The Cycle of Addiction and Codependency
The fall of our son’s senior year at college, we realized many things were not adding up. He no longer wanted to come home for a visit, he was sick often and was doctor shopping, he had dropped most of his spring semester’s classes, and he was always needing money. If it were anybody else’s child, I would tell them this sounds like addiction. My husband said he felt sure our son was an addict. My first response was denial. One would think I knew better considering the family I came from, but as Melody Beattie says, “Denial is the shock absorber for the soul.”
I grew up in a big, fun, chaotic family where alcohol and even some drugs flowed freely. My father was a very successful orthopedic surgeon and a high-functioning alcoholic for many years. But after he retired and had too much time on his hands, he realized he couldn’t control his drinking and needed help. He went to treatment and lived a sober life for many years until his death. My oldest sister, too, was an alcoholic who went to treatment twice as a young adult and then, sadly, took her own life.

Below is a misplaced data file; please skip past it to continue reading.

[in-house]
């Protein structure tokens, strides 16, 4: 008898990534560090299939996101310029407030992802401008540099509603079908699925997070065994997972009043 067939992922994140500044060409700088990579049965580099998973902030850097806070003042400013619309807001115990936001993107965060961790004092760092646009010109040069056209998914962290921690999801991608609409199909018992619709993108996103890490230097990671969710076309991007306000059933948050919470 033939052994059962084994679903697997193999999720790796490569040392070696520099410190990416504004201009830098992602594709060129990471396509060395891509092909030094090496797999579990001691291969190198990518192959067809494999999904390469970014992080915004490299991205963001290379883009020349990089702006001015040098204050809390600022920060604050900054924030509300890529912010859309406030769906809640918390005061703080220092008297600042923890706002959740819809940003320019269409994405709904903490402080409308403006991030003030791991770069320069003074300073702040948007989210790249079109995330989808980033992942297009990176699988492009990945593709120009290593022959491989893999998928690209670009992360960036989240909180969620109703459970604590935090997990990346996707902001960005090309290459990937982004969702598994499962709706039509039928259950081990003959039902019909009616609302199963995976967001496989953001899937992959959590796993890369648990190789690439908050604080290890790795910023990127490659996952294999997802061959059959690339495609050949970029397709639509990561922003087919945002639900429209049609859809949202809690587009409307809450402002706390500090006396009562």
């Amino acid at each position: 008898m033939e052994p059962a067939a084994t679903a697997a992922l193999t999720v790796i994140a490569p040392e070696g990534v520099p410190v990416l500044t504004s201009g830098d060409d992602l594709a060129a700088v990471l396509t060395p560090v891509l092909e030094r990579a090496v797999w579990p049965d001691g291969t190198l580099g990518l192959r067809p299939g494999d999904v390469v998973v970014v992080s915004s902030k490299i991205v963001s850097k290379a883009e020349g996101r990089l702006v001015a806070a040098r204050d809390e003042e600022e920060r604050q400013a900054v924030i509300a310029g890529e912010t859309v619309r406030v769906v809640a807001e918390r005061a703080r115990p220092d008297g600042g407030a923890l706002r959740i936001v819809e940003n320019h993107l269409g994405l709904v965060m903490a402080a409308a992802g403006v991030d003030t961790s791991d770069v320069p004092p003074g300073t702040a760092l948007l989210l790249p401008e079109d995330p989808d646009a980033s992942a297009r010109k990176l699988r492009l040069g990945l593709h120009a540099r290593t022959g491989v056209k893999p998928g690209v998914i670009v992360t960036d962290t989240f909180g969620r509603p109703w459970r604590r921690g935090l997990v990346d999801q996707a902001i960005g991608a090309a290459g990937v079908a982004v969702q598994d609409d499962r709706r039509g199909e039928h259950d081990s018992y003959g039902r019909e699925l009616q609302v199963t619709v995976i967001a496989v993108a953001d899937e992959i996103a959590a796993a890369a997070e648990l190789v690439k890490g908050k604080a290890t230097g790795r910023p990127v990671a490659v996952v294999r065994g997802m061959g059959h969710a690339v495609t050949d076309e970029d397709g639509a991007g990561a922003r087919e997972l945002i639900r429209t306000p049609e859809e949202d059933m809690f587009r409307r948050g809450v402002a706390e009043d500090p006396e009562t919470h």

I couldn’t understand why my father and sister couldn’t just make a decision to stop drinking. Why did my son have the same problem? Why could so many other people control their drinking, yet my family members could not? Did their lack of control point to a moral defect or a lack of self-discipline? Surely experiencing the pain and consequences from their behavior would be enough to make a person stop. I was terribly perplexed. I began to ask, is addiction a choice?
I was determined not to let our son’s addiction do to him what it had done to my sister or my father. Little did I know how powerless I was! I became obsessed with him: where he was, how he was, and what he was doing. I was in so much pain that I tried to learn everything I could about addiction. I read the AA Big Book and many books for codependents. I attended recovery groups and found a sponsor. I began to understand and believe that addiction is a disease and not a moral defect. But through my search for understanding, I also realized I couldn’t control or change my son—I can only work on myself. Just as the addict is addicted to a substance, I am addicted to my addict. Is codependency a choice?
This video clip called “The Cycle of Addiction” from askdocumentary.com solidified my understanding of addiction and codependency.
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